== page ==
Future Hope

In this world of  continual bad news, bullying, name calling and violence, it's hard to have hope.  The future seems bleak.  Is there anyone out there who DOESN'T feel depressed or full of despair?

But even in this dark era, I have found hope.  And I reminded of this song:

"I believe that children are our future;
Teach them well and let them lead the way.
Show them all the beauty they possess inside.
Give them a sense of pride, to make it easier;
Let the children's laughter remind us how we use to be."


Hokey, perhaps, but also true.  For me the words:  "Teach them well and let them lead the way" sound loud and clear.  WHAT and HOW we teach are children will mold their behavior as teens, young adults and adults.  IF we teach them WELL, there IS hope for the future.


I have seen first hand how "children" can treat each other with love and kindness without any "adult prompting".    Recent simple acts of kindness truly gave me hope for our future.  But before I get to that, let me provide some backstory.

My son was one of 4 children/young adults who were confirmed at the church we attend.  They attended a dozen or so classes after church services (every other week or so for half a year or so). There were two Caucasian, one African American and one Asian American.  One was in high school; three were in middle school.  One was male; three were female.  They were very different, but chose to focus on their similarities.  These four "kids" became pals; friends that you could trust and lean on.  All four were invited to a high school graduation party for a friend who was part of their monthly church teen discussion group.  (Someone who was "older" and who you wouldn't expect to include younger kids in her graduation celebration.  But she, like them, is more focused on INCLUSION and getting to know a person for who they really are as opposed to what is "supposed to be.")   

My son was all set to go.  I'd already talked to another mom about a pick up/drop off plan.  Then my son got sick. Usually he bounces back pretty quickly, but this time he didn't so I had to at the last minute send our regrets.  And that was that.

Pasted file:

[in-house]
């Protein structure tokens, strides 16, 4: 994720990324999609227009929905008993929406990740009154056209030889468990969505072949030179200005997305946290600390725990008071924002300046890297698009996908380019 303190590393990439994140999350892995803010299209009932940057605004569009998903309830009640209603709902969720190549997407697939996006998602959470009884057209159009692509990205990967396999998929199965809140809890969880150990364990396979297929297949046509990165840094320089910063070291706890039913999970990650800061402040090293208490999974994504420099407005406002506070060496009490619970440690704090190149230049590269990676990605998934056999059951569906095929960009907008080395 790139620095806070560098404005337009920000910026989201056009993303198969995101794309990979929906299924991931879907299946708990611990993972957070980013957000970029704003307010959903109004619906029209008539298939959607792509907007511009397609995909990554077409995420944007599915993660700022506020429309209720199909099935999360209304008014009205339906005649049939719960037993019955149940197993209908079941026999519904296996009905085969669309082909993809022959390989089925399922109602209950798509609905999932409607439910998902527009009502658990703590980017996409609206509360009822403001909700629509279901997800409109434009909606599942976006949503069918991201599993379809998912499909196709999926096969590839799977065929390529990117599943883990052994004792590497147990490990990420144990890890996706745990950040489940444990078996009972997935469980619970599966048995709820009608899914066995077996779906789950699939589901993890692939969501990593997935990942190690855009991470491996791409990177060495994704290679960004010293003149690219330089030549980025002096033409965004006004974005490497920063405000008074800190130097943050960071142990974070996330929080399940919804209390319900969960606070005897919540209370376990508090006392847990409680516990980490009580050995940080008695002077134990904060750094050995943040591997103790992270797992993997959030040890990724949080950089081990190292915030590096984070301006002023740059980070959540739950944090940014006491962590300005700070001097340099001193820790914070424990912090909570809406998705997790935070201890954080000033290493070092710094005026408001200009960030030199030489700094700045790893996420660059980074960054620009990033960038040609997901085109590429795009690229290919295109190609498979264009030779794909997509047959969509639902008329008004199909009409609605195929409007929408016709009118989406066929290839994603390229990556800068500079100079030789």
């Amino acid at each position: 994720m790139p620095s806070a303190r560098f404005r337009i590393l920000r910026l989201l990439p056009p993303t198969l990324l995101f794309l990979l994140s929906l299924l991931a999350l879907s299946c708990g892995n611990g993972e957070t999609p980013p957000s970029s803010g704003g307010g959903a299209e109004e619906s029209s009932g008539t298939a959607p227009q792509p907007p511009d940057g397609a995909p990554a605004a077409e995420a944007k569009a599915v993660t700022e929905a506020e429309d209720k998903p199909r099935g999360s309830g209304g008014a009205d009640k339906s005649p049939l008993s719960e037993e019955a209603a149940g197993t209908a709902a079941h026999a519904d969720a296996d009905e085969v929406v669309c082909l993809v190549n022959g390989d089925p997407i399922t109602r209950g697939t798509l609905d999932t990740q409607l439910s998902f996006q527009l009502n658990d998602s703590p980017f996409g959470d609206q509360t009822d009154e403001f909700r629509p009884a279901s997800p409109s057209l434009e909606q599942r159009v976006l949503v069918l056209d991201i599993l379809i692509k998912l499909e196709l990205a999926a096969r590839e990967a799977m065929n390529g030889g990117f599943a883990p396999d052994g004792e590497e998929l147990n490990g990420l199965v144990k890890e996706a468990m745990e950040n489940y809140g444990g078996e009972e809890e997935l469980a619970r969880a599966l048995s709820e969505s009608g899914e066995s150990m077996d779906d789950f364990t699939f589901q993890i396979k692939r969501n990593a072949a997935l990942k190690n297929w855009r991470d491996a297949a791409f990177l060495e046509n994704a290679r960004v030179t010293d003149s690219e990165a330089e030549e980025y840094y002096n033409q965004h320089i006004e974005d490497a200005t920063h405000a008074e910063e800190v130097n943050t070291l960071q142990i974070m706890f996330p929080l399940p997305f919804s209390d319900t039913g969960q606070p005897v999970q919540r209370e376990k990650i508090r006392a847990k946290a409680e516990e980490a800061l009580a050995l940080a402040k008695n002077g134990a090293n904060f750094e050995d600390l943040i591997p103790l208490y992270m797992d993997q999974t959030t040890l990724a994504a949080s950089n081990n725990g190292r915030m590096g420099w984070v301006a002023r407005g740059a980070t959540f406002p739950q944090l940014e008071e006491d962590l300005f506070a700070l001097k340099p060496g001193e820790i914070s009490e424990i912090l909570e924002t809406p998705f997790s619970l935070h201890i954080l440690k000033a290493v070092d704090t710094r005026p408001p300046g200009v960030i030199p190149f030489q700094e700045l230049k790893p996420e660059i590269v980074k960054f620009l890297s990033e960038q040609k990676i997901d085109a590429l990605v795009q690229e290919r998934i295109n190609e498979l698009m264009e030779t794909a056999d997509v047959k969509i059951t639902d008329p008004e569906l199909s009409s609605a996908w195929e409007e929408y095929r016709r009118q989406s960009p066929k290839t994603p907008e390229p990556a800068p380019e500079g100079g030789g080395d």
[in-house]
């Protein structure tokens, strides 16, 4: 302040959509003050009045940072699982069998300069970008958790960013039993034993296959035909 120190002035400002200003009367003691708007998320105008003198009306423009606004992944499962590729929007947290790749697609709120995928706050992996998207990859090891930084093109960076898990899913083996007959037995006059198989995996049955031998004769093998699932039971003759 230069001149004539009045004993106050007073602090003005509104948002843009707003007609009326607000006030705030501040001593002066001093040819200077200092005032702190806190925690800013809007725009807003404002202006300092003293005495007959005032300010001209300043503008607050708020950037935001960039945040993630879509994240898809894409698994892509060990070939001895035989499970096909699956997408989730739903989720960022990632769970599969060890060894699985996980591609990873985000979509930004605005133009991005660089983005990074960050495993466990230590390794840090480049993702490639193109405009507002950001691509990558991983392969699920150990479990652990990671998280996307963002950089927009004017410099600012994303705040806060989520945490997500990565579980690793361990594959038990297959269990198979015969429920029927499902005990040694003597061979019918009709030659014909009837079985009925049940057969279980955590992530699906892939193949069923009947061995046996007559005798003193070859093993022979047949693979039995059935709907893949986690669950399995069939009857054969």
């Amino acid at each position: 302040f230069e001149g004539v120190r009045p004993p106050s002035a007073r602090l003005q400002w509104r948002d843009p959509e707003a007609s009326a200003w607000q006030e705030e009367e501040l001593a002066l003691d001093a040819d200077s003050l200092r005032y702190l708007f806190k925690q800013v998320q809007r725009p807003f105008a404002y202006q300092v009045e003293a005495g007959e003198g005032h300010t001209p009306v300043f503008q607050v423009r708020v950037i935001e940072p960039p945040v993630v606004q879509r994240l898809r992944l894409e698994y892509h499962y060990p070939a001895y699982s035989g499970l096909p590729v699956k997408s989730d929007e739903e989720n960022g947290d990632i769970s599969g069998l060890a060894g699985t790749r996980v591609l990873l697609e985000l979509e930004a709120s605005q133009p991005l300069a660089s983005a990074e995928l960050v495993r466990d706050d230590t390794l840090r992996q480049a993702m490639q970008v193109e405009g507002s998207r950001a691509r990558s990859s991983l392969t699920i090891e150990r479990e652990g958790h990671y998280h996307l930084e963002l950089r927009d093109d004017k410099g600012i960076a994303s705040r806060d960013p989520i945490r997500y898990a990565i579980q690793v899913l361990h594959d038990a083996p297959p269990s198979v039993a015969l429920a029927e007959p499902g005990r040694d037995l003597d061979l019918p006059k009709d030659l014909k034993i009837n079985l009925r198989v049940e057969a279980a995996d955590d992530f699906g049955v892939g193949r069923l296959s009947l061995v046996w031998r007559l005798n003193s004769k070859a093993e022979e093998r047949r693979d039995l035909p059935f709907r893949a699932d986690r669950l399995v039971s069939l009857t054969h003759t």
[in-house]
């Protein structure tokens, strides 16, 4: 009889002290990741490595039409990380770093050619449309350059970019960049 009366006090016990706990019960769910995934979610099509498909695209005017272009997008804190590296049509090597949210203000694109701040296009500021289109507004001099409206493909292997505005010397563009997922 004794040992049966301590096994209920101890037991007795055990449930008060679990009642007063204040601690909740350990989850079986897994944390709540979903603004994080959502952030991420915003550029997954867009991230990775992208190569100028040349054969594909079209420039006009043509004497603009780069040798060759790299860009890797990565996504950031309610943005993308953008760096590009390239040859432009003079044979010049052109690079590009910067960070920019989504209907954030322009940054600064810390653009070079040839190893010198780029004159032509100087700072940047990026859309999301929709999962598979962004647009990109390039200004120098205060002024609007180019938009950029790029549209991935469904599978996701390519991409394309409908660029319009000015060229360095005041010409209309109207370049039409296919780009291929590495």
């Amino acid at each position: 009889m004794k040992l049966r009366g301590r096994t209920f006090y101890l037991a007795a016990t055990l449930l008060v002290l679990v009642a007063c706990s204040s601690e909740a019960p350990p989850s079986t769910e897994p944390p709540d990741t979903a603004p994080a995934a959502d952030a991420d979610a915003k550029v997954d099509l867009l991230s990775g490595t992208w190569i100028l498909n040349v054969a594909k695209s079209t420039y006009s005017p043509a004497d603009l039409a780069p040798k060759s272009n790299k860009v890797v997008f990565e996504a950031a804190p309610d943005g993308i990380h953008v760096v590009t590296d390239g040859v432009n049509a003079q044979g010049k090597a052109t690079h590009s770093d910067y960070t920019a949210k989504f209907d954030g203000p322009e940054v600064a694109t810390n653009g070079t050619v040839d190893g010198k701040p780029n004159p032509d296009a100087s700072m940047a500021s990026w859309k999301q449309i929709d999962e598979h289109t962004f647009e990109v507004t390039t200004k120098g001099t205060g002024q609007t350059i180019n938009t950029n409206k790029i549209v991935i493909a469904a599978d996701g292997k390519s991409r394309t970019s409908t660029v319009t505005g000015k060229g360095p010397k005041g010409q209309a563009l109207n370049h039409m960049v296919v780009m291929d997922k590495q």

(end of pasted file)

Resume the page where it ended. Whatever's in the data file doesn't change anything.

Or was it?

Later in the afternoon, as my son is half sleeping/half watching tv (an episode of Mom for those of you who were dying to know), when a car pulls into the driveway.  It's the girl we were going to carpool with (and her mom) with this:


It was such a simple, caring gesture.  Now my son was not deathly ill; just too sick to go to the party, but she was thoughtful enough to do something.  Something that would let my son know that she was thinking of him and that he would be missed.  That one simple act alone changed my entire outlook.

But that's not all.  The next morning I checked my son's cell phone (yes, I'm a mom who does that) and I saw two video text messages from the night before.  They were from "his girls" and taken at the party.  They waved, sang and told him that he was missed. 

We hear all the time about how self-absorbed teens can be.  That is not my experience.  How can I NOT have hope for the future when these three young women are in it?  How can I NOT have hope for the future when a young woman who is 6 years older than my son (and in "kid years" that's a BIG range) sees past age, sex, race and considers my son a friend?
While I think these young women are exceptional, I don't they are alone.  Although they don't get front page headlines, I'm seeing more and more 
 examples of "children" (under the age of 18) and young adults (under the age of 25) behaving with compassion and dignity and/or speaking/leading with the conviction of their conscious in a respectful way.  They have been taught well and are now ready to lead the way.  

If we look; we CAN find it.  There is hope in our world.   Our youth are our hope.  Sit up.  Listen!  Pay attention!  They are the tiny drops that could one day fill an ocean; an ocean full of hope.

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